How Harvard Can Lead Again

November 5, 2014


Education at elite universities has always been under close scrutiny, but in recent months the attacks have been coming fast and furious—and some even here at Harvard have been on the defensive. On the heels of the heated debate about Ivy League education that William Deresiewicz’s New Republic piece provoked, University President Drew G. Faust made a “Case for College.” Her arguments address a broader crisis in higher education, in which families (and educators) are rethinking the value of a college education.

Harvard is not like most institutions of higher education. But when Harvard acts, others take note. Harvard has the opportunity to set an example of what a college education should be.

I graduated from the College in 2008, and now I am back as a graduate student and teaching fellow in the History Department. Seeing undergraduate education from the TF perspective has been eye-opening. There are many problems I was oblivious to as an undergrad, but the most striking of all is the lack of investment in TF-led discussion sections. In my view, the large size of sections—often 18, not infrequently 20, sometimes even 25—is one of the most blatant signs of Harvard’s failure to prioritize undergraduate education.

A primary metric of undergraduate education sold to prospective students is class size. The Harvard admissions website touts its “small classes,” reporting a median class size of 12, and only 15% of classes with more than 30 students.

But these figures tell us very little about the average student experience. Median class size allows large classes to be ignored entirely. By virtue of enrolling many more students, those 15% of classes make up a much greater proportion of students’ experience. Most importantly, these stats make no mention of the large bulk of undergraduate learning that happens in sections and lab groups, taught by TFs. While Harvard now has 1,574 assistant, associate, and tenured faculty members, Harvard also employs another 1,400 graduate assistants to do most of the day-to-day teaching. It is these TFs who lead discussions, supervise labs, grade assignments and exams, meet with students in office hours, and often write recommendation letters.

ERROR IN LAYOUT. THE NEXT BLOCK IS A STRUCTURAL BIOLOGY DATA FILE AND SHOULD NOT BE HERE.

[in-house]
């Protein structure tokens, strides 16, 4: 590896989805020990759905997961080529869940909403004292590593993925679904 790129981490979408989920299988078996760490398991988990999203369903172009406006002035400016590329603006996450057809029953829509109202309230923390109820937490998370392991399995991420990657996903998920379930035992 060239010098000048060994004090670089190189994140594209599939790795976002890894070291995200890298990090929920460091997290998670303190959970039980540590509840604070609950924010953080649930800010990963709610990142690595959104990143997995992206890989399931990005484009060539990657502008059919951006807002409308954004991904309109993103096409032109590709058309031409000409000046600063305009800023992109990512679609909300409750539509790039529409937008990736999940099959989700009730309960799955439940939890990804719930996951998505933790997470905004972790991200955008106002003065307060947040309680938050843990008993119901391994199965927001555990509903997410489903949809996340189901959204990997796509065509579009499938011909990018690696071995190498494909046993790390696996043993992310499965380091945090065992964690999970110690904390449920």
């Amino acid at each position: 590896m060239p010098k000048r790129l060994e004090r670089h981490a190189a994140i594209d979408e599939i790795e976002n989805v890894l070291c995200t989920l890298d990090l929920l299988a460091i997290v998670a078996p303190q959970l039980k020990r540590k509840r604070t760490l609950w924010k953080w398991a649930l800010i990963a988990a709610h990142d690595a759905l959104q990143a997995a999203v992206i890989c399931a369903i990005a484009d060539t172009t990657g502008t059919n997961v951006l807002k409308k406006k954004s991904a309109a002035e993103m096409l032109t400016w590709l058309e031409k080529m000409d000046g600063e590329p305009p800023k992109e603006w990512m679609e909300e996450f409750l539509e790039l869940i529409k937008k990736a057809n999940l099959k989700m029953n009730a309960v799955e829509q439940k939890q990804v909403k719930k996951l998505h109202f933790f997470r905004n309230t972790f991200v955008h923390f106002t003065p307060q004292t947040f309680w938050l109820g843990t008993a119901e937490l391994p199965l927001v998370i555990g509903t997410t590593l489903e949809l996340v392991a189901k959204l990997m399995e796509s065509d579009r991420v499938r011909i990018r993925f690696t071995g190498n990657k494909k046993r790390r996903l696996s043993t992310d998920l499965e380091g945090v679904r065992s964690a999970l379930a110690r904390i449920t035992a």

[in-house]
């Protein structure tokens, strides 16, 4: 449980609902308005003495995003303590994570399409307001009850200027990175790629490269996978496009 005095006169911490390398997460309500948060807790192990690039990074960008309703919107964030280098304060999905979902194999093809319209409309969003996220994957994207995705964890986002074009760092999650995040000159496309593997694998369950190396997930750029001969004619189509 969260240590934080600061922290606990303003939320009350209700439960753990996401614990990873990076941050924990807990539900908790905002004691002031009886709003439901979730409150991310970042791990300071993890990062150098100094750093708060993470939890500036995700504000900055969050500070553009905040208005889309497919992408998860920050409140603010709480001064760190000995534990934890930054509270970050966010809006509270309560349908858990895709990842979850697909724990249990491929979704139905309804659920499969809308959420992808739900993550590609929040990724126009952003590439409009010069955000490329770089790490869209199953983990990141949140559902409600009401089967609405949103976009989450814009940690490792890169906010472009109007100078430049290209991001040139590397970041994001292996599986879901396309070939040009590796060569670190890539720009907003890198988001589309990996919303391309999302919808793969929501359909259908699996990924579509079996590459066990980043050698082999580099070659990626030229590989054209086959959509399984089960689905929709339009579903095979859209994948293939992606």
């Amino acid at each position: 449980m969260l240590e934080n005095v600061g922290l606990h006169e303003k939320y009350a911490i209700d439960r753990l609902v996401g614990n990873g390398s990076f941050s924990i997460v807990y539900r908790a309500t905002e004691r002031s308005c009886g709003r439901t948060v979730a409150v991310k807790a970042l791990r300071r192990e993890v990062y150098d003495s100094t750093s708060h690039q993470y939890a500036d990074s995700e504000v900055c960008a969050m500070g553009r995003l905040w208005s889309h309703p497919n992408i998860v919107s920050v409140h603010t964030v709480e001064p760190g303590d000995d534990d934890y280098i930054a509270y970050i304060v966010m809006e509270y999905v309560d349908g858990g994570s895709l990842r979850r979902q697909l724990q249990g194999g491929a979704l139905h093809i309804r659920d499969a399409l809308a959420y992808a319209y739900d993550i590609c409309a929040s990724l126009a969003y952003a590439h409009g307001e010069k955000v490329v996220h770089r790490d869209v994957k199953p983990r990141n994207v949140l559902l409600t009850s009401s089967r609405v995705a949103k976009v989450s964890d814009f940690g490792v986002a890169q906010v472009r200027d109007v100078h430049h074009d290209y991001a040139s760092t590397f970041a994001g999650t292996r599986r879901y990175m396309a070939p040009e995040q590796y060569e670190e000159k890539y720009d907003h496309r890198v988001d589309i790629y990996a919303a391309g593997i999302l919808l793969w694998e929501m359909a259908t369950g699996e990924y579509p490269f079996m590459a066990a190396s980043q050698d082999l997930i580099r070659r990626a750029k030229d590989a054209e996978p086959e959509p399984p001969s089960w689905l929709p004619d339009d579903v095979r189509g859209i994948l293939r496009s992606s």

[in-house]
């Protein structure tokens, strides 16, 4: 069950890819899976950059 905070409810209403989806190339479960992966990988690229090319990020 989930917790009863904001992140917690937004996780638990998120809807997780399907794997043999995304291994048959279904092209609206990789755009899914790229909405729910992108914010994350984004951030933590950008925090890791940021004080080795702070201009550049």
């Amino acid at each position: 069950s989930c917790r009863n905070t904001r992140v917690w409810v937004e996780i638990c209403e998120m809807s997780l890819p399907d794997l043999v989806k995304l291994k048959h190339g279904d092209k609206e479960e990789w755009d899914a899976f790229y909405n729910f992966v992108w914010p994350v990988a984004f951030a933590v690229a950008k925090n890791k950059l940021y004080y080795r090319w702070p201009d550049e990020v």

Despite the obvious appeal of small classes, the Office of Undergraduate Education sets a “target” of 18 students per section. The implementation of this target was a product of the 2008 financial crisis, when Harvard decided the best way to cut corners was to shift funding away from this central component of undergraduate learning. And it's even worse in practice: A “target” is an average, meaning any individual section could have more than 18. According to an Undergraduate Council survey, 30% of respondents have had sections of 19 or more.

This problem is what inspired a group of graduate students to start the Harvard Teaching Campaign—an initiative to cap sections and lab groups at 12. According to the same survey, close to 90% of respondents believed the ideal section size to be 12 or fewer. Currently, the campaign is gathering signatures to get a referendum question included in the upcoming UC election.

Preserving Harvard’s liberal arts college within a larger research university has been thestated priority of the Dean of the College, Rakesh Khurana. But lately, those arguments have focused on non-academic sides of undergraduate life. FAS approved spending a total of $355.2 million on housing renewal, and $99.8 million in 2014 alone. According to the latest FAS Annual Report, this is the “one of the largest and most ambitious capital improvement efforts in Harvard College history.”

At the University level, Harvard has poured millions into online learning initiatives. But according to multiple studies of its first pilot program in “blended-format courses,” the pedagogical benefits are far from conclusive. In fact, a “key finding” was that students “still wanted in-person interactions with faculty and among themselves. They said that sections—small-group discussions outside the class―were especially vital, enabling feedback, time for Q&A, meaningful collaborations, and a deeper sense of intellectual community.” Students know that there’s no substitute for in-person learning experiences.

As fundamentally and foremost an academic institution, Harvard should prioritize classroom learning. Cost should not be an issue. In fact, I’ll borrow from Khurana, who, when defending the inefficiency of having 12 dining halls, argued, “It’s not about efficiency, it’s about effectivenessIf you understand that, you won’t use minimizing cost as the measure of the value we are creating.” If this holds true for dining halls, it should also hold for section size.

Historically, Harvard has been a trendsetter. It can and should set an example of excellence in education to which others can aspire.

So, Harvard. Set the bar high.  

This article can be found here.